Countdown started to moving towards a segmentation model over the past few months, reducing the number of SKUs on its shelves while ensuring increased availability across lines that are popular within a store’s customer base. All-in-all, this strategy gives the business more flexibility and allows it to support local suppliers that wouldn’t be able to supply on a large scale. Looking at figures and demographics, the company has made sure that stores catering to a more affluent customer base had more natural yoghurts and dairy alternatives available in-store.
“The key is to go with no presumptions of what will sell well, and look at all available data—a store’s location, proximity to other supermarkets and major transport routes, as well as the local age, ethnicity and what local customers typically spend, all need to be factored in,” Chris Fisher, Countdown’s general manager of Merchandise, told us.
The benefits are three-sided. The customers get the products they want and need, the stores improve their sell rate without wasting shelf space for low-performing items, and the suppliers get their products stocked where they are in demand. According to Fisher, this approach has been particularly successful for local suppliers the likes of Wooden Spoon Boutique Freezery (ice cream), Made That Way (brownies), Bonnie Oatcakes and Blooms Buttery (pretzels).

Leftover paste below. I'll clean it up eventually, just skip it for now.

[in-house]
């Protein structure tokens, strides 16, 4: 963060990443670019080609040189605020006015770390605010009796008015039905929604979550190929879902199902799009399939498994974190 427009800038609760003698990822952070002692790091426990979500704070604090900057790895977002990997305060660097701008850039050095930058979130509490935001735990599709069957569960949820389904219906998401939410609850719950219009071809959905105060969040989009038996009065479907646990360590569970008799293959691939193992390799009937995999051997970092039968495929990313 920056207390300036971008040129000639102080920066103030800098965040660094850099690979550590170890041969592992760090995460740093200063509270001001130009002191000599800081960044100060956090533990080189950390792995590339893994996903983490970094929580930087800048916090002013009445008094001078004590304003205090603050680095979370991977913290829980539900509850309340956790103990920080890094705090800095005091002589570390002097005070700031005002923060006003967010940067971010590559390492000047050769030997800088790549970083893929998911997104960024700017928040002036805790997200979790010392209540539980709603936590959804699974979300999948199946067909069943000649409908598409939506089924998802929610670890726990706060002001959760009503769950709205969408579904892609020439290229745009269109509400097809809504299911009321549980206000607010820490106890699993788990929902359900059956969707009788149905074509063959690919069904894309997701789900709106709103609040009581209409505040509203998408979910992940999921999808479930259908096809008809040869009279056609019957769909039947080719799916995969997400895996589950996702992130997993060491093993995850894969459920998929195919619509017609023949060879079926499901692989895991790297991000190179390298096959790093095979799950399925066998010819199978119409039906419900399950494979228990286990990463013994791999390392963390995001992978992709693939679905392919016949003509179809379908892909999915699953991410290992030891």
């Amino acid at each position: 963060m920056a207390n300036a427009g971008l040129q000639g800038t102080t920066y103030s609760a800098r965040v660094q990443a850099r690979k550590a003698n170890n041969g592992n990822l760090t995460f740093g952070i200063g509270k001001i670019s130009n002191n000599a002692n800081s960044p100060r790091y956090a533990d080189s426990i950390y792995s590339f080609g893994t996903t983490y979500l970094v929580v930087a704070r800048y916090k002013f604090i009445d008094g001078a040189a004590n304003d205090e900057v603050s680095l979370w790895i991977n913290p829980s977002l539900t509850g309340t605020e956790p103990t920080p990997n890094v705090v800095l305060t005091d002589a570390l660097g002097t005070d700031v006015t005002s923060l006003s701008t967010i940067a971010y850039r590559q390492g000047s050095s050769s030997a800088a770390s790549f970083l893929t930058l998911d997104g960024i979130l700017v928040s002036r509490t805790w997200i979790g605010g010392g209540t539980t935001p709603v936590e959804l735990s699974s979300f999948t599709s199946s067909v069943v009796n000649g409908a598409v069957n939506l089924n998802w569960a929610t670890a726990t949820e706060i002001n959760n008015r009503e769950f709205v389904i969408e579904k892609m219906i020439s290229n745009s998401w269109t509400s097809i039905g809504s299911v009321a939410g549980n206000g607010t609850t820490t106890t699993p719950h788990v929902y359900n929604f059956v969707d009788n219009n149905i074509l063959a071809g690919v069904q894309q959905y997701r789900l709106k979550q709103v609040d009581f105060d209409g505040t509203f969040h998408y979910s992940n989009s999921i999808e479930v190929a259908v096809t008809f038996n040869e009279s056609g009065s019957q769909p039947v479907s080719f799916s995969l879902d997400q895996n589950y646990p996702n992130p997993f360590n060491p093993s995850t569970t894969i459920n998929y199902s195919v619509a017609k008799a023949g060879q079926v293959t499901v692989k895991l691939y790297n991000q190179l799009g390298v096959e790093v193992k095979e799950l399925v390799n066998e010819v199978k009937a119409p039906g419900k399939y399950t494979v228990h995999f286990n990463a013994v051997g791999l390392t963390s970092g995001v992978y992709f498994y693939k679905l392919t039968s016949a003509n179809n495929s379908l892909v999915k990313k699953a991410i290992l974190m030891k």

“We identify the stores where their product is most likely to be popular, ensuring a good sell-through rate and dedicated customer base,” Fisher said, adding that not every range needs to be segmented. Some products (i.e. shoelaces) are in demand everywhere, and their sell-through doesn’t correlate to any particular shopper attributes.
For the multitude of smaller, local and even artisan producers out there, ‘segmentation’ is certainly great news, and Countdown is making an effort to get them on board. Fisher invited new suppliers to visit their website first, www.countdown.co.nz, and click on supplier information to get in touch with the relevant category manager.
“The best thing you can do is come to us with a business plan that explains why your product is unique and where you believe it sits in the market. Be up front about your ambitions, whether that’s to be a small local artisan producer or a nationwide supplier.”